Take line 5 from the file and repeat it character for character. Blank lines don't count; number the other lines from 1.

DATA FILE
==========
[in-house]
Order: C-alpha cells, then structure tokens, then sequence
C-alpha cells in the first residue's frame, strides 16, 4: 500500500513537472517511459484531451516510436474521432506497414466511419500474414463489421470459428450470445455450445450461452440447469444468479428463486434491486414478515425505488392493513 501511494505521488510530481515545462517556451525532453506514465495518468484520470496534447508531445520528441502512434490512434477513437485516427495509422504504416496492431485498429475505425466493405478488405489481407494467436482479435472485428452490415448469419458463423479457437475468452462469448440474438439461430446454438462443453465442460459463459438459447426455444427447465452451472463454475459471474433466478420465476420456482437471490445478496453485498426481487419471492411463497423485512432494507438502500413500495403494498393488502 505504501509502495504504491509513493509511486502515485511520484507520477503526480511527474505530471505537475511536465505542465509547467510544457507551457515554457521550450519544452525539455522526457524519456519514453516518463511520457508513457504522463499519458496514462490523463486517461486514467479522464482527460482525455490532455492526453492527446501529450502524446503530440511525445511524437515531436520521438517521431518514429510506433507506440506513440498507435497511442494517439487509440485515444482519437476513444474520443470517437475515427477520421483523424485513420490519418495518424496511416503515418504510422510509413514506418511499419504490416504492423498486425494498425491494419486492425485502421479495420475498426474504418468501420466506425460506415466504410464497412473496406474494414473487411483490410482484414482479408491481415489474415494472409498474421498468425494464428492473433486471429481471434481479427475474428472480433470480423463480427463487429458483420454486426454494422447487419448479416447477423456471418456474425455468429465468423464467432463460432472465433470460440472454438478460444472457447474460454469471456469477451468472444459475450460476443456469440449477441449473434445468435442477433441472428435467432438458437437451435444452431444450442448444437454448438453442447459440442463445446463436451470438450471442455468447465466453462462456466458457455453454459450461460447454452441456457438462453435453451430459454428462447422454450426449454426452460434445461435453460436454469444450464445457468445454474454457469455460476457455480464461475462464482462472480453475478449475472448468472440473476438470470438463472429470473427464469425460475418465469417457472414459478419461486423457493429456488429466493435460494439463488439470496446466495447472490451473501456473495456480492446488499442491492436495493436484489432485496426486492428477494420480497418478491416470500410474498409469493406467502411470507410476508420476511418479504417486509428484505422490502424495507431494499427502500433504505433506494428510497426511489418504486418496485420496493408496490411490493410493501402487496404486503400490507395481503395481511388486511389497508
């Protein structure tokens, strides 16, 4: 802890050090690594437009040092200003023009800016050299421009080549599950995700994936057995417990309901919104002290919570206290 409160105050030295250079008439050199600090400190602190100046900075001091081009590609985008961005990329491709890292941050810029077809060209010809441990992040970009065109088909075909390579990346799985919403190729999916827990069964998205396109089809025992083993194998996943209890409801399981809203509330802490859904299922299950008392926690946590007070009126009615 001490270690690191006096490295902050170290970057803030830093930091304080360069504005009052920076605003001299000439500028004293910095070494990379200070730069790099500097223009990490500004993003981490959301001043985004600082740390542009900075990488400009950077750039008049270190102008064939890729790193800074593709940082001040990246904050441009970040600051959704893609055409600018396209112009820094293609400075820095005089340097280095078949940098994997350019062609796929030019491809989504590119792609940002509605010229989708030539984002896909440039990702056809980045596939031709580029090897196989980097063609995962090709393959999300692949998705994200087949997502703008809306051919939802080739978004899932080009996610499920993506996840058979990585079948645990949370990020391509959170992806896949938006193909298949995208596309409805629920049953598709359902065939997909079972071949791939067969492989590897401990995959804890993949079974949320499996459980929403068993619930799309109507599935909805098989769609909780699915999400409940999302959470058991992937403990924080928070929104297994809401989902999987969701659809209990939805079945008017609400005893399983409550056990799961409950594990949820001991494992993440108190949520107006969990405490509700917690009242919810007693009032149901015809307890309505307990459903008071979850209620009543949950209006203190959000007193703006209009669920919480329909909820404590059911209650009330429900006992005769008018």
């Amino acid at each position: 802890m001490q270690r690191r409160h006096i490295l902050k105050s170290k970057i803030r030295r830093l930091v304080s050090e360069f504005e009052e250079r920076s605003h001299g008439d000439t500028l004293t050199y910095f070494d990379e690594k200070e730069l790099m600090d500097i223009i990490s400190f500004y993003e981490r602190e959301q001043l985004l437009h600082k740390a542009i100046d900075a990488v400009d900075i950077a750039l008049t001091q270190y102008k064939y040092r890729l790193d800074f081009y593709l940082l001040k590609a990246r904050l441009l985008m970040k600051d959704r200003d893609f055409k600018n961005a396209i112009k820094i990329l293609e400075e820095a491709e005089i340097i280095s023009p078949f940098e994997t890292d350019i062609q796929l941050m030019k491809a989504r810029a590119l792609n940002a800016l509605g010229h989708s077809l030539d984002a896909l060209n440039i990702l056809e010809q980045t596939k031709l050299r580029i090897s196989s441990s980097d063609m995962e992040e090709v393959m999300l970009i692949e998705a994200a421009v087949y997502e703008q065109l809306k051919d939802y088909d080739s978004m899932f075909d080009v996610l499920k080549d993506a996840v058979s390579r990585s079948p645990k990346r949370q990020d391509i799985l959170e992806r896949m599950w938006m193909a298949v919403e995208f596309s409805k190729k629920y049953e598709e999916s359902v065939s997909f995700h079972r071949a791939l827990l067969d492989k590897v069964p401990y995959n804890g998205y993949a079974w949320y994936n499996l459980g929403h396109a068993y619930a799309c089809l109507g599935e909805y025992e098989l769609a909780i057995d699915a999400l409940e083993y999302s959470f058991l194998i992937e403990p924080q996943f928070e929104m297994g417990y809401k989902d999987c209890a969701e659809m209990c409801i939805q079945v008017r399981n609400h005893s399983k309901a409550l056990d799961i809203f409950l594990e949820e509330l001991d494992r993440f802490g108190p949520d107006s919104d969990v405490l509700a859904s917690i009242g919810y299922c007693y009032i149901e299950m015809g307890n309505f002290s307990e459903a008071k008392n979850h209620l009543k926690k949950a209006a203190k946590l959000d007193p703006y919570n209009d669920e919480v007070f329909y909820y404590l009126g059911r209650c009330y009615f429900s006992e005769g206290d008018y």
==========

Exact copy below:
């Amino acid at each position: 802890m001490q270690r690191r409160h006096i490295l902050k105050s170290k970057i803030r030295r830093l930091v304080s050090e360069f504005e009052e250079r920076s605003h001299g008439d000439t500028l004293t050199y910095f070494d990379e690594k200070e730069l790099m600090d500097i223009i990490s400190f500004y993003e981490r602190e959301q001043l985004l437009h600082k740390a542009i100046d900075a990488v400009d900075i950077a750039l008049t001091q270190y102008k064939y040092r890729l790193d800074f081009y593709l940082l001040k590609a990246r904050l441009l985008m970040k600051d959704r200003d893609f055409k600018n961005a396209i112009k820094i990329l293609e400075e820095a491709e005089i340097i280095s023009p078949f940098e994997t890292d350019i062609q796929l941050m030019k491809a989504r810029a590119l792609n940002a800016l509605g010229h989708s077809l030539d984002a896909l060209n440039i990702l056809e010809q980045t596939k031709l050299r580029i090897s196989s441990s980097d063609m995962e992040e090709v393959m999300l970009i692949e998705a994200a421009v087949y997502e703008q065109l809306k051919d939802y088909d080739s978004m899932f075909d080009v996610l499920k080549d993506a996840v058979s390579r990585s079948p645990k990346r949370q990020d391509i799985l959170e992806r896949m599950w938006m193909a298949v919403e995208f596309s409805k190729k629920y049953e598709e999916s359902v065939s997909f995700h079972r071949a791939l827990l067969d492989k590897v069964p401990y995959n804890g998205y993949a079974w949320y994936n499996l459980g929403h396109a068993y619930a799309c089809l109507g599935e909805y025992e098989l769609a909780i057995d699915a999400l409940e083993y999302s959470f058991l194998i992937e403990p924080q996943f928070e929104m297994g417990y809401k989902d999987c209890a969701e659809m209990c409801i939805q079945v008017r399981n609400h005893s399983k309901a409550l056990d799961i809203f409950l594990e949820e509330l001991d494992r993440f802490g108190p949520d107006s919104d969990v405490l509700a859904s917690i009242g919810y299922c007693y009032i149901e299950m015809g307890n309505f002290s307990e459903a008071k008392n979850h209620l009543k926690k949950a209006a203190k946590l959000d007193p703006y919570n209009d669920e919480v007070f329909y909820y404590l009126g059911r209650c009330y009615f429900s006992e005769g206290d008018y």